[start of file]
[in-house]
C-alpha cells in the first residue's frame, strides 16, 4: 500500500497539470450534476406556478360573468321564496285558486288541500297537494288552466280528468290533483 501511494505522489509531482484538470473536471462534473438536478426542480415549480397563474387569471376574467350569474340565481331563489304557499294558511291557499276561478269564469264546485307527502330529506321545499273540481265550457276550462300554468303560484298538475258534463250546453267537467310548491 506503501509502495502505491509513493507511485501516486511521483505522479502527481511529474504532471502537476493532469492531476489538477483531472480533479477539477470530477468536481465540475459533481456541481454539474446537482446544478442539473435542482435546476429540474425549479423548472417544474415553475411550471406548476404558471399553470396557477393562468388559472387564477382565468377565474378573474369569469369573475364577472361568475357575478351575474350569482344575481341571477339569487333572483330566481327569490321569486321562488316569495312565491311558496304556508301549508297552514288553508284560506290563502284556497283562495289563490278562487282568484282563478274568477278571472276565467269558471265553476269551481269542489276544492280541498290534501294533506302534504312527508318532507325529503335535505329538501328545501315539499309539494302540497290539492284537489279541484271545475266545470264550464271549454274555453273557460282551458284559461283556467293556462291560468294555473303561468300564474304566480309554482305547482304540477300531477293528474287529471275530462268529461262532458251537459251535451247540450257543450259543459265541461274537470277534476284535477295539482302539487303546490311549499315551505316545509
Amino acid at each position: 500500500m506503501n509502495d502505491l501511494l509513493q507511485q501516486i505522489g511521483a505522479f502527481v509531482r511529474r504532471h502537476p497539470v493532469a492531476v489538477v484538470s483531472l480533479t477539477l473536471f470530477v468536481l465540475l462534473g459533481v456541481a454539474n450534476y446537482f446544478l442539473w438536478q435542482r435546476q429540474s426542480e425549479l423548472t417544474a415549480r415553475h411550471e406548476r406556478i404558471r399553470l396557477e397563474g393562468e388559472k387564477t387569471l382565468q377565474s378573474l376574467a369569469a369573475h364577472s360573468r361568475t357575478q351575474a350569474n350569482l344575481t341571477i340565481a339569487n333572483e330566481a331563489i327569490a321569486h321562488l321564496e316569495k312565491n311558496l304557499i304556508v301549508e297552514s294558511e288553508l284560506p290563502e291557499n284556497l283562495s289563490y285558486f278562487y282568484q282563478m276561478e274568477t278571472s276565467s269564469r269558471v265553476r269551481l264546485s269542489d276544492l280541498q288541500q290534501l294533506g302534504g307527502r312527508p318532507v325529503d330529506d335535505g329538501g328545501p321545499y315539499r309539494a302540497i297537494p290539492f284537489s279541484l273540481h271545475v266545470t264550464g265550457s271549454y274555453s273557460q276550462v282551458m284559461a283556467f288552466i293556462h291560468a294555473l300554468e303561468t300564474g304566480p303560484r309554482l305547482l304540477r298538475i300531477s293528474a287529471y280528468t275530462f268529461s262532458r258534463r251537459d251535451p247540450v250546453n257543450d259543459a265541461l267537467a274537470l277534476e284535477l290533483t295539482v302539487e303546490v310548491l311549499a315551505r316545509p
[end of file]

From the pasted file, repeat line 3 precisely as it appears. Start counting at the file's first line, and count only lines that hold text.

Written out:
Amino acid at each position: 500500500m506503501n509502495d502505491l501511494l509513493q507511485q501516486i505522489g511521483a505522479f502527481v509531482r511529474r504532471h502537476p497539470v493532469a492531476v489538477v484538470s483531472l480533479t477539477l473536471f470530477v468536481l465540475l462534473g459533481v456541481a454539474n450534476y446537482f446544478l442539473w438536478q435542482r435546476q429540474s426542480e425549479l423548472t417544474a415549480r415553475h411550471e406548476r406556478i404558471r399553470l396557477e397563474g393562468e388559472k387564477t387569471l382565468q377565474s378573474l376574467a369569469a369573475h364577472s360573468r361568475t357575478q351575474a350569474n350569482l344575481t341571477i340565481a339569487n333572483e330566481a331563489i327569490a321569486h321562488l321564496e316569495k312565491n311558496l304557499i304556508v301549508e297552514s294558511e288553508l284560506p290563502e291557499n284556497l283562495s289563490y285558486f278562487y282568484q282563478m276561478e274568477t278571472s276565467s269564469r269558471v265553476r269551481l264546485s269542489d276544492l280541498q288541500q290534501l294533506g302534504g307527502r312527508p318532507v325529503d330529506d335535505g329538501g328545501p321545499y315539499r309539494a302540497i297537494p290539492f284537489s279541484l273540481h271545475v266545470t264550464g265550457s271549454y274555453s273557460q276550462v282551458m284559461a283556467f288552466i293556462h291560468a294555473l300554468e303561468t300564474g304566480p303560484r309554482l305547482l304540477r298538475i300531477s293528474a287529471y280528468t275530462f268529461s262532458r258534463r251537459d251535451p247540450v250546453n257543450d259543459a265541461l267537467a274537470l277534476e284535477l290533483t295539482v302539487e303546490v310548491l311549499a315551505r316545509p